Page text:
My trip to meet and interview Dr. John Humiston in Tijuana for my documentary yielded the very best of what I would have hoped. He shared an understanding of the uses and potentials of MMS based on professional and personal experience.
He freely admitted that he was not familiar with chlorine dioxide prior to Jim Humble’s introduction, but he did his homework and learned about its properties. Such honesty is refreshing.
Chlorine dioxide has been used for over 50 years in numerous municipal, industrial and commercial applications. There’s a very valid argument for it being part of all municipal water treatment systems, replacing chlorination, in spite of the higher setup costs.
We have grown accustomed to accepting the consequences of environmental poisoning. We rationalize that the consistent intake of “this” or “that” toxin is acceptable, while refusing to consider the cumulative, and very real implications. The state of our health (or illness) today, individually and collectively, is the net effect of these decisions.
I was touched by the candor with which Dr. Humiston talked about his profession, and how it often appears to be functionally and philosophically organized in such a way as to, in effect, be against true health and healing, and for the management of disease.
He cited recent studies which indicate that suicide among male doctors was 40% higher than the general public, while suicide rates among women doctors being 2.27 times higher, or 227%. A quick search yielded all the corroborating evidence anyone could want. Yet, curiously, while reading through one article on the subject, a researcher at the Harvard Medical School said:
“We do not yet have a clear answer to why this is.”
This is amazing in one sense, and saddening in another. All the usual suspects are paraded out for potential scrutiny as probable reasons that doctors commit suicide at such alarming rates, such as depression, drug abuse and alcoholism, possibly related to stress. Sure we could look at such factors and say, “Tsk, tsk, poor doctors,” but there’s a glaring unexamined piece that was immediately evident to me; conscience.
These people… after all, doctors are people first, and trained in an intellectual system second… these people see how their system, which we refer to as “medicine,” actually works. They see the “back office” and “underbelly” of the beast that the patients don’t, and they’re not happy about it, or the role they play. They’re not happy about the toll that they, and their system are taking on peoples’ lives, and livelihoods by their industry’s narrow interpretation of the term “health care.” Indeed, in the prologue of a 2005 ScienceWeek article, the use of the term “healer” to describe today’s traditional doctor seemed oddly, an oxymoron.
That would certainly be a rub for me, if I understood that the tools and practices of my profession didn’t really represent a healing option, and that real healing options were off limits if I wanted to remain in good standing with my profession. Instead of speaking out against this trend, most doctors attempt to blot out their conscience. Some will simply snuff out their life.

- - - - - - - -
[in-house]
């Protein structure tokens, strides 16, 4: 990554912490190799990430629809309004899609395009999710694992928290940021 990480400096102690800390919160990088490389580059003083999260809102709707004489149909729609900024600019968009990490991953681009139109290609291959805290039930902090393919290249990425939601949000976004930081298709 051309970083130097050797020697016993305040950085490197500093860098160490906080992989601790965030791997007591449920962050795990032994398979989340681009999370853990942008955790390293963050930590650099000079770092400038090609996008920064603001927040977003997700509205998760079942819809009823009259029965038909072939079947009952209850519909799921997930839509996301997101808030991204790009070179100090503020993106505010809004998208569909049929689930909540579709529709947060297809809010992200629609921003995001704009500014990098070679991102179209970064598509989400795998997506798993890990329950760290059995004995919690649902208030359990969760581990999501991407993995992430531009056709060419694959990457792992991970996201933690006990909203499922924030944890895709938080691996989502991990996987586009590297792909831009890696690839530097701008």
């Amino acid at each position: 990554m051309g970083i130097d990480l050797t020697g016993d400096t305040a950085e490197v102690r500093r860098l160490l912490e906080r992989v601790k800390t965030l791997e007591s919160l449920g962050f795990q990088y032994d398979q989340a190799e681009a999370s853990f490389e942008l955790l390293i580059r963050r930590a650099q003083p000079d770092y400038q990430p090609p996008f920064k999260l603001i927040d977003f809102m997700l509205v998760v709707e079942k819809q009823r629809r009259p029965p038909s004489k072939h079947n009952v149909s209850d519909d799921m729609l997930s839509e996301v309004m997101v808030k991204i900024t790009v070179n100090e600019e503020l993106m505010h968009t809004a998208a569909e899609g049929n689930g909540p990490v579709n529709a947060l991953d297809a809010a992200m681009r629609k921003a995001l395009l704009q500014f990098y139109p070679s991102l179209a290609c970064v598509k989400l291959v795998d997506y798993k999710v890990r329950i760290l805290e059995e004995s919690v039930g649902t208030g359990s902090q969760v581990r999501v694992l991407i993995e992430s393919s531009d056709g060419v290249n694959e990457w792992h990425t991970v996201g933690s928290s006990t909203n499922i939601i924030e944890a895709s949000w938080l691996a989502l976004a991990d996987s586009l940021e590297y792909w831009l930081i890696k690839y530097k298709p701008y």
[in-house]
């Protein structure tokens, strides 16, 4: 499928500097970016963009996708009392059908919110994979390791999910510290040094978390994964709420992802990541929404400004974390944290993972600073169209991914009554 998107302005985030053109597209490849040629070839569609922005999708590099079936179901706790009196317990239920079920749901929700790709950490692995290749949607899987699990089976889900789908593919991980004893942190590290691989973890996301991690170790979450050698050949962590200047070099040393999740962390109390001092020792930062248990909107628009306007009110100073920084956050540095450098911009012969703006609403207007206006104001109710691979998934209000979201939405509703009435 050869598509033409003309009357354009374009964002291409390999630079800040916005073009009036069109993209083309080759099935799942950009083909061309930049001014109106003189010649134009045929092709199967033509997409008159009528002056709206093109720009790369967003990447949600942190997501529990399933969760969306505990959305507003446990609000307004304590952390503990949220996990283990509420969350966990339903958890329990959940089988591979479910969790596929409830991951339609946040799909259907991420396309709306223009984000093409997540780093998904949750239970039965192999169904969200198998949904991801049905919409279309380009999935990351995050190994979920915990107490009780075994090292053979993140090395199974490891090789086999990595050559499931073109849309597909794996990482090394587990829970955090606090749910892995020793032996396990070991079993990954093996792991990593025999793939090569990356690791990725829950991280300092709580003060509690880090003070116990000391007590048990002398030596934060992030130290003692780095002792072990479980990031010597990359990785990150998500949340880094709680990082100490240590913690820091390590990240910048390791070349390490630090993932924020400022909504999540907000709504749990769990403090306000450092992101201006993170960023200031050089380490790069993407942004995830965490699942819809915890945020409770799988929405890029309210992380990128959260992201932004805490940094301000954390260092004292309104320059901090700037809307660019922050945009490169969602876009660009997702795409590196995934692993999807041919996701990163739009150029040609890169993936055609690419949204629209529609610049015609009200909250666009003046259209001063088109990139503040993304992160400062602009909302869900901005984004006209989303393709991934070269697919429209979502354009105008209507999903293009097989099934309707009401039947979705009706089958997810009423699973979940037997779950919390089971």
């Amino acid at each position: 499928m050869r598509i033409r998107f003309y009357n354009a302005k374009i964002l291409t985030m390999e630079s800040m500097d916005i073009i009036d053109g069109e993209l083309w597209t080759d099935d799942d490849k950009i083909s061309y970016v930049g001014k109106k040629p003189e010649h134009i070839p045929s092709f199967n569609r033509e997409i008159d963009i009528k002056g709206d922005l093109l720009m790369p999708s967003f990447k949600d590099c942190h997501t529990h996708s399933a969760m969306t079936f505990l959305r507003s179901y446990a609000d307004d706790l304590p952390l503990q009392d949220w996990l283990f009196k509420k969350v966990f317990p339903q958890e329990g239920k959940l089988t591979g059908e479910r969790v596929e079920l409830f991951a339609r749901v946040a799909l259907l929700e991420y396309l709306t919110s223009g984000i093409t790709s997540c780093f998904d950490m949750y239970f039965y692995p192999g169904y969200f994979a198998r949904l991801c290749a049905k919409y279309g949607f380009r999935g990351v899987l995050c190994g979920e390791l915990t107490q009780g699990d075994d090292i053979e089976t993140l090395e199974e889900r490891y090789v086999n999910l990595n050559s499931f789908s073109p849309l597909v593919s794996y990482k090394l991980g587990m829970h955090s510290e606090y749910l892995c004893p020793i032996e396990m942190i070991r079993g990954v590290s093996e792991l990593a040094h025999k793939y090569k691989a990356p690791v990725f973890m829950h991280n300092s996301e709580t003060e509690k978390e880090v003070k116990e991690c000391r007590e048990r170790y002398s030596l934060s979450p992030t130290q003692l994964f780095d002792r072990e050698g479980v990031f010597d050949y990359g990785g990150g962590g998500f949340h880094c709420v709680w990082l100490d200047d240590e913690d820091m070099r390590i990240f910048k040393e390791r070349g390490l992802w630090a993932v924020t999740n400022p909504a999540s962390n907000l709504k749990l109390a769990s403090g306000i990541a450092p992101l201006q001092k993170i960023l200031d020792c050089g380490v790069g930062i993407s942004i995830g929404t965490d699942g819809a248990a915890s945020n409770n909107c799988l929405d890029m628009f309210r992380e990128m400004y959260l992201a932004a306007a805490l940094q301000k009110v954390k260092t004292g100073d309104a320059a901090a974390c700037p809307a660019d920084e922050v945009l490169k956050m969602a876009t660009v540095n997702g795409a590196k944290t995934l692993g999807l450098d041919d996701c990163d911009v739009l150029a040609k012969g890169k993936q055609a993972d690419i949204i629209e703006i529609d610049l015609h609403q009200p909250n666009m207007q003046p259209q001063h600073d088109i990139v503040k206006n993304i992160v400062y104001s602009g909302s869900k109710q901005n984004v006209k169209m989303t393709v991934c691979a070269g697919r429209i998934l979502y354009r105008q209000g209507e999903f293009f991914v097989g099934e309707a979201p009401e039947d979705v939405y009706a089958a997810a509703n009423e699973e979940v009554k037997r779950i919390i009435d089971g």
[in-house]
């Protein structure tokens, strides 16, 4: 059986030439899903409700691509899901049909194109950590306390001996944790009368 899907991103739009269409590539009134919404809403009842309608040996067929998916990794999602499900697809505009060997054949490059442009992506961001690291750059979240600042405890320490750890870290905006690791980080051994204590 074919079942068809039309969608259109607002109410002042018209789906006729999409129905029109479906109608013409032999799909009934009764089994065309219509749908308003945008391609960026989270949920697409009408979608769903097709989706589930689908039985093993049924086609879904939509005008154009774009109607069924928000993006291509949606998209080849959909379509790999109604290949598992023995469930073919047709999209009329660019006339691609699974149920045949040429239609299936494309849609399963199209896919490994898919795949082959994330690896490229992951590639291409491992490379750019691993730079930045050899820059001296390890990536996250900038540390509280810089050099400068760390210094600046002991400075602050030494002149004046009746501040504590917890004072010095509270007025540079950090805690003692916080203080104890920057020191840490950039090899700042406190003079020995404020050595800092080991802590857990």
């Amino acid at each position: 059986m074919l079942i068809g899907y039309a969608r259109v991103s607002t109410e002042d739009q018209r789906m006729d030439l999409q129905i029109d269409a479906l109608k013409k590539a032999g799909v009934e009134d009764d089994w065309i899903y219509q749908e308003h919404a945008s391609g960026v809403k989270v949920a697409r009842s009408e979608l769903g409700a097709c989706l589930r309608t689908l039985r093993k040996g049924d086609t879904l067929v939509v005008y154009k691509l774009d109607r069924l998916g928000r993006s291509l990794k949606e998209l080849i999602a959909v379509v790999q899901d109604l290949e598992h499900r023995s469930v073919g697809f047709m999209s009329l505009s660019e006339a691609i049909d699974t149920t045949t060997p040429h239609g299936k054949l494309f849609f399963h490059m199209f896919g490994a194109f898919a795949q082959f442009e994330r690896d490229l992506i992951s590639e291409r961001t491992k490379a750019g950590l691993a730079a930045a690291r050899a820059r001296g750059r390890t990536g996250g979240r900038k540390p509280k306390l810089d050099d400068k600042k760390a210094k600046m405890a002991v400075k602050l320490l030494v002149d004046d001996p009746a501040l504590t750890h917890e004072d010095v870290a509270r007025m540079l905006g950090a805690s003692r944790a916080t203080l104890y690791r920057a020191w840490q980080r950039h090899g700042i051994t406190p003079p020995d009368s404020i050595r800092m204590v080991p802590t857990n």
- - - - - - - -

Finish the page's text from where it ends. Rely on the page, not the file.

Imagine the little boy or girl who grows up wanting to do nothing more than help people heal their pain, disease, and suffering (and make a good living at it too). They go through the rigorous and competitive training that a profession in medicine demands, only to discover that to gain and retain membership to this exclusive club, they must use only a small fraction of the tools of healing that are actually available. In fact, the mere hint that natural cures to some of our most challenging disease pathologies exist is treated as heresy.
Further imagine discovering that the expensive pharmaceuticals their medical tool boxes are filled with don’t really help restore health, but instead, keep their patients on a medicated merry-go-round.
What’s more, the doctor is expected to feign ignorance about nutritional sufficiency and balance, so that patients who would clearly benefit by mineral replenishment and a toxic cleansing are simply treated for their symptoms, and released, with their real problem not addressed because it’s not the doctor’s job. This guarantees that they will be back.
Many standard therapies involve introducing more toxins into the body, to kill off bacterial or viral infection. But there are precious few practices in place that remove the poisons that doctors put in.
While this system has become standard medical practice and is certainly “good” for the drug manufacturers, and the established physician’s lifestyle, it cannot be good for a doctor’s conscience. Some are able to quell their conscience through alcohol abuse or prescription medications. But another telling fact is that when they themselves come down with the very diseases that our toxic culture now suggests are inevitable, they have to finally put their own treatments to the test, which many oncologists will not do. Or they are now finally faced with looking at, and placing their hope in treatment modalities they have seen not work for so many patients.
It’ll be a great day when the term “healer” is appropriate to doctors. Ultimately, the individual actually heals, but his or her doctor’ knowledge, training, and help can be tremendously important.